Thursday, February 11, 2010

Giving up the Good

I met with the person who is the executor of Gary's estate this evening.  She has a holographic will that Gary wrote out a few weeks ago.  She is also intimately involved with his interfaith ministry and the Shelter I am supposed to take over. 

I told her I'm not the person to take over Gary's ministry to the men.  I've been involved with them and the ministry for a couple years, but I'm not a "program administrator".  After a lot of soul searching I came to the conclusion that I don't have a "passion" for the ministry.  It was hard to admit that to myself because Gary wanted me to replace him and it was an honor that he thought so highly of me.  But I came to the conclusion that the flattery of being thought highly of and being the right person for a particular ministry are two different things.

I worked with recovering and ex this and thats for over 20 years through my construction company and basically gave it up over a decade ago when I went bankrupt.  Its kind of,  "Been there, done that and moved on to other things now."  While I have experience with addicts and ex-cons, at this point in my life I want to help people as a Christian, but I don't want to do it as a "program".  I give alms and help people, but I don't want to be married to it as a "job".  I know myself and I am not a "program administrator" nor an "executive director".  I don't have and never have had any interest in "alms as programs", paperwork, accounting, schedules, schmoozing, fundraising, newsletters, corporate board meetings and filing cabinets. My gift is sitting down with the men and conducting a recovery meeting or talking to them one on one. I'm not a "leader", I'm an adjunct helper.  It is a great opportunity to get out of construction, but as much as construction hurts, I'd do more harm than good to the program and to the men if I took it over even partly just to get out of doing sheetrock pushing sixty years old.  The bottom line is, I'd rather lift sheetrock than file a corporate tax return.

So I'm giving up "the good"... hopefully for the sake of doing what is better for the sake of the men and Gary's vision for his program.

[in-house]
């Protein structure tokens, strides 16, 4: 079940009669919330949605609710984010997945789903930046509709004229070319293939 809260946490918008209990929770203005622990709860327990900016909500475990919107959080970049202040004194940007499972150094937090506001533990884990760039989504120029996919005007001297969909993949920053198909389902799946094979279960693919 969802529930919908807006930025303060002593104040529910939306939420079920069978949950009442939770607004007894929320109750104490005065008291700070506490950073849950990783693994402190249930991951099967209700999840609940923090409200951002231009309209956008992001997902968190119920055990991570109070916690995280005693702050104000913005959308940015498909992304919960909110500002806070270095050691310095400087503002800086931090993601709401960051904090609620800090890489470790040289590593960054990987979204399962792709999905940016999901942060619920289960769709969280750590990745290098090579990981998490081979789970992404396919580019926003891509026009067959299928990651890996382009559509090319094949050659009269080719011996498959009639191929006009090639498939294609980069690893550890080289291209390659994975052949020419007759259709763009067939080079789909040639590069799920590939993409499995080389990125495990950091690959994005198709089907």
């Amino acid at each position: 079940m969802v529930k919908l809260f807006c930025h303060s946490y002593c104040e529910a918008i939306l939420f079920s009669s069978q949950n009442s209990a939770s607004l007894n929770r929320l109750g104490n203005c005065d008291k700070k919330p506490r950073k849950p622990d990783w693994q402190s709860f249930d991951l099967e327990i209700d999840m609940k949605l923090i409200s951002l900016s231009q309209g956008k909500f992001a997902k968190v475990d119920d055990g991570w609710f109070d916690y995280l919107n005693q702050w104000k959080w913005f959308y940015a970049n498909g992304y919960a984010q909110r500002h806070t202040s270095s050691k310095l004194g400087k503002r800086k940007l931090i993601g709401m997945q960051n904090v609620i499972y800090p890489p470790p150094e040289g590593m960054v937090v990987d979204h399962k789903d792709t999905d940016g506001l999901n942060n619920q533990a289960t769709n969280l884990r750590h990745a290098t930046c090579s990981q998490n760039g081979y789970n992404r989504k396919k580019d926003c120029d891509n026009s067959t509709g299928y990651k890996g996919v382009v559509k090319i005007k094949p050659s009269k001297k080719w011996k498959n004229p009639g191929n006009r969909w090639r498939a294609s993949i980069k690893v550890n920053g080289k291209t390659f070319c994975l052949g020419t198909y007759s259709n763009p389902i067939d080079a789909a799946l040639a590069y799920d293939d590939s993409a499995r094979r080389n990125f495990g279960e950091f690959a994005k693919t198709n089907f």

I met with the men tonight.  I told them this is a sad time for sure. I told them no one can replace Gary in their lives and no one should. I told them I'll be taking care of things for now but there will be a new person taking over the program and when that happens there will probably be some changes. I told them this is still a program for their recovery.  Even though Gary is gone they still need to focus on their sobriety, growing in Christ and becoming what Gary wished for them, his death is not an excuse for using or falling off the wagon... the rules of the house are still in effect. 

The Executor and the Board will begin the search for a new Director immediately.  In the interim I will hold down the fort with the help of a couple of other people who are also familiar with the Shelter. 

May it be blessed. 


James the Thickheaded said...

Hard call but to make; courageous to explain. Hard temptations to resist, too, whether you look at the temptation as serving, or not.

As I'm reading Met. Anthony like nothing else these days, he decided early on that choosing between surgery and "care" he liked and found more distinctive the relationship part of the latter better. The former seemed just like so much "technique" to him.

So there's good precedence - if that helps. Best!

Unknown said...

You are a wise and knowledgeable man to know your limitations and refrain from seeking glory where you know it would create problems. I have encountered several people who do not have gifts for the ministries in which they are involved, yet they will not give up those ministries because of the earthly glory the ministries seem to provide them.

Your take on all this reminds of C.S. Lewis's advice to Sheldon Vanauken in a Severe Mercy. After converting, Vanauken toys with the ideas of becoming a priest in the Anglican Church, and Lewis warns him to examine the real reasons he wants to do such a thing and lays out the dangers inherent in such a position.

I would love to do more fundraising for the Orthodox faith, but I think at the end of the day, such work becomes a hindrance to me because I would end up dealing with people who are not religious in the way I think they should be, and this would create problems for me. I am beginning to think I am a better witness of Christ by going about my general, daily business.

elizabeth said...

Yes this is hard and a hard decision to make; but I am actually glad to hear of it, as I was not sure if this would be the best for you; I just had that sense of things though I only know you via blogland as they say...

May the right person come for the job and indeed may it be blessed.